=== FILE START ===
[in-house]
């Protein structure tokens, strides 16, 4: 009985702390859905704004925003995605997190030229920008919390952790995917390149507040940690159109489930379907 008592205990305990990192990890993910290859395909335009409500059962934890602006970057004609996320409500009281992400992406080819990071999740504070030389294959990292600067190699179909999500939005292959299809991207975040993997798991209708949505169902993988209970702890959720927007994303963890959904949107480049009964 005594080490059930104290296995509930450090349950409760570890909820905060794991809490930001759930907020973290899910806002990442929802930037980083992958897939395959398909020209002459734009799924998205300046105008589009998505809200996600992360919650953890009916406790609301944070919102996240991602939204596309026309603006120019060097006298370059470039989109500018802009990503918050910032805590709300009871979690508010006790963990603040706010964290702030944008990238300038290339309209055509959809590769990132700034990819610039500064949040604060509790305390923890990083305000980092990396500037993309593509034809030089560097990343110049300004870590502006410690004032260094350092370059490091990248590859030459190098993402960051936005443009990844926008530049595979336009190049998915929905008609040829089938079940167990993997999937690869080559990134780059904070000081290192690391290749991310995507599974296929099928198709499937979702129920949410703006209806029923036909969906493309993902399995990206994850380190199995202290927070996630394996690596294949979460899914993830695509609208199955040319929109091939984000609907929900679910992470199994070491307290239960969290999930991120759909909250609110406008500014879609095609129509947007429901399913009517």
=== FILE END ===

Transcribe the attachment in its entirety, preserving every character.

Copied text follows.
[in-house]
């Protein structure tokens, strides 16, 4: 009985702390859905704004925003995605997190030229920008919390952790995917390149507040940690159109489930379907 008592205990305990990192990890993910290859395909335009409500059962934890602006970057004609996320409500009281992400992406080819990071999740504070030389294959990292600067190699179909999500939005292959299809991207975040993997798991209708949505169902993988209970702890959720927007994303963890959904949107480049009964 005594080490059930104290296995509930450090349950409760570890909820905060794991809490930001759930907020973290899910806002990442929802930037980083992958897939395959398909020209002459734009799924998205300046105008589009998505809200996600992360919650953890009916406790609301944070919102996240991602939204596309026309603006120019060097006298370059470039989109500018802009990503918050910032805590709300009871979690508010006790963990603040706010964290702030944008990238300038290339309209055509959809590769990132700034990819610039500064949040604060509790305390923890990083305000980092990396500037993309593509034809030089560097990343110049300004870590502006410690004032260094350092370059490091990248590859030459190098993402960051936005443009990844926008530049595979336009190049998915929905008609040829089938079940167990993997999937690869080559990134780059904070000081290192690391290749991310995507599974296929099928198709499937979702129920949410703006209806029923036909969906493309993902399995990206994850380190199995202290927070996630394996690596294949979460899914993830695509609208199955040319929109091939984000609907929900679910992470199994070491307290239960969290999930991120759909909250609110406008500014879609095609129509947007429901399913009517």